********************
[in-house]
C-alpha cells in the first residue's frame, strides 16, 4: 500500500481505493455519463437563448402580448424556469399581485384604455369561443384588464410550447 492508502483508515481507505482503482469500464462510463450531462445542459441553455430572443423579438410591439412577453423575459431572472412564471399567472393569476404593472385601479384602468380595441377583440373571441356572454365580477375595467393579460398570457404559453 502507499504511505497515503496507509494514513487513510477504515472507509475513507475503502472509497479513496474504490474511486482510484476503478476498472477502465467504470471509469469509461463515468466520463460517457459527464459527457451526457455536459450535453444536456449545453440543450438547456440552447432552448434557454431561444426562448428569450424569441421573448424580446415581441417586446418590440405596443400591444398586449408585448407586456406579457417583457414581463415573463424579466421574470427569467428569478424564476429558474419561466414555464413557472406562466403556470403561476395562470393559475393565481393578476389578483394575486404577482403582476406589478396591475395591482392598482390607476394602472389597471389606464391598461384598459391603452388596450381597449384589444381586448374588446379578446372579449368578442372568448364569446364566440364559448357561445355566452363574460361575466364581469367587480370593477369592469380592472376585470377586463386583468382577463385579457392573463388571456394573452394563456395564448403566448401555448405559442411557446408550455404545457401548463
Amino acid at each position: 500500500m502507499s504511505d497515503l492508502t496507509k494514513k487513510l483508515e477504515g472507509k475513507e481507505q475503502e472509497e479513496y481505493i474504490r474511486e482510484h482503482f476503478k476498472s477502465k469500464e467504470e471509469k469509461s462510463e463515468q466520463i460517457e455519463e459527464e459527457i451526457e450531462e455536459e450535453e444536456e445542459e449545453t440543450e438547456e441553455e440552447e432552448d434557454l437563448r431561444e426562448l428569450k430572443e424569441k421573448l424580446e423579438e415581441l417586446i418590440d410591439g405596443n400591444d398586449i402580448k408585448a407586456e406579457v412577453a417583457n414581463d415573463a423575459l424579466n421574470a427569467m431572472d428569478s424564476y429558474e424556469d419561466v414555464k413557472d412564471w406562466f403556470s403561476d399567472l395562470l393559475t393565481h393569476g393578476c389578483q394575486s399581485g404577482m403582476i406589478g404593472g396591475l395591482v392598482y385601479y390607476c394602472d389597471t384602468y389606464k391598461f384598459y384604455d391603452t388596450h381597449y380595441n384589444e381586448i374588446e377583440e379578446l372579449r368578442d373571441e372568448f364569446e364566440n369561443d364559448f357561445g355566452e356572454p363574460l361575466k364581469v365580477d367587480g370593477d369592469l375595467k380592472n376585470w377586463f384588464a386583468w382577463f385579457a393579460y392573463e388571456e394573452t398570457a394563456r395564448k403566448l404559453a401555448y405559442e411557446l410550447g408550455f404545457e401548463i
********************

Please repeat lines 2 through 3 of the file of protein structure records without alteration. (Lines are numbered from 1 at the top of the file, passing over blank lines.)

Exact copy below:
C-alpha cells in the first residue's frame, strides 16, 4: 500500500481505493455519463437563448402580448424556469399581485384604455369561443384588464410550447 492508502483508515481507505482503482469500464462510463450531462445542459441553455430572443423579438410591439412577453423575459431572472412564471399567472393569476404593472385601479384602468380595441377583440373571441356572454365580477375595467393579460398570457404559453 502507499504511505497515503496507509494514513487513510477504515472507509475513507475503502472509497479513496474504490474511486482510484476503478476498472477502465467504470471509469469509461463515468466520463460517457459527464459527457451526457455536459450535453444536456449545453440543450438547456440552447432552448434557454431561444426562448428569450424569441421573448424580446415581441417586446418590440405596443400591444398586449408585448407586456406579457417583457414581463415573463424579466421574470427569467428569478424564476429558474419561466414555464413557472406562466403556470403561476395562470393559475393565481393578476389578483394575486404577482403582476406589478396591475395591482392598482390607476394602472389597471389606464391598461384598459391603452388596450381597449384589444381586448374588446379578446372579449368578442372568448364569446364566440364559448357561445355566452363574460361575466364581469367587480370593477369592469380592472376585470377586463386583468382577463385579457392573463388571456394573452394563456395564448403566448401555448405559442411557446408550455404545457401548463
Amino acid at each position: 500500500m502507499s504511505d497515503l492508502t496507509k494514513k487513510l483508515e477504515g472507509k475513507e481507505q475503502e472509497e479513496y481505493i474504490r474511486e482510484h482503482f476503478k476498472s477502465k469500464e467504470e471509469k469509461s462510463e463515468q466520463i460517457e455519463e459527464e459527457i451526457e450531462e455536459e450535453e444536456e445542459e449545453t440543450e438547456e441553455e440552447e432552448d434557454l437563448r431561444e426562448l428569450k430572443e424569441k421573448l424580446e423579438e415581441l417586446i418590440d410591439g405596443n400591444d398586449i402580448k408585448a407586456e406579457v412577453a417583457n414581463d415573463a423575459l424579466n421574470a427569467m431572472d428569478s424564476y429558474e424556469d419561466v414555464k413557472d412564471w406562466f403556470s403561476d399567472l395562470l393559475t393565481h393569476g393578476c389578483q394575486s399581485g404577482m403582476i406589478g404593472g396591475l395591482v392598482y385601479y390607476c394602472d389597471t384602468y389606464k391598461f384598459y384604455d391603452t388596450h381597449y380595441n384589444e381586448i374588446e377583440e379578446l372579449r368578442d373571441e372568448f364569446e364566440n369561443d364559448f357561445g355566452e356572454p363574460l361575466k364581469v365580477d367587480g370593477d369592469l375595467k380592472n376585470w377586463f384588464a386583468w382577463f385579457a393579460y392573463e388571456e394573452t398570457a394563456r395564448k403566448l404559453a401555448y405559442e411557446l410550447g408550455f404545457e401548463i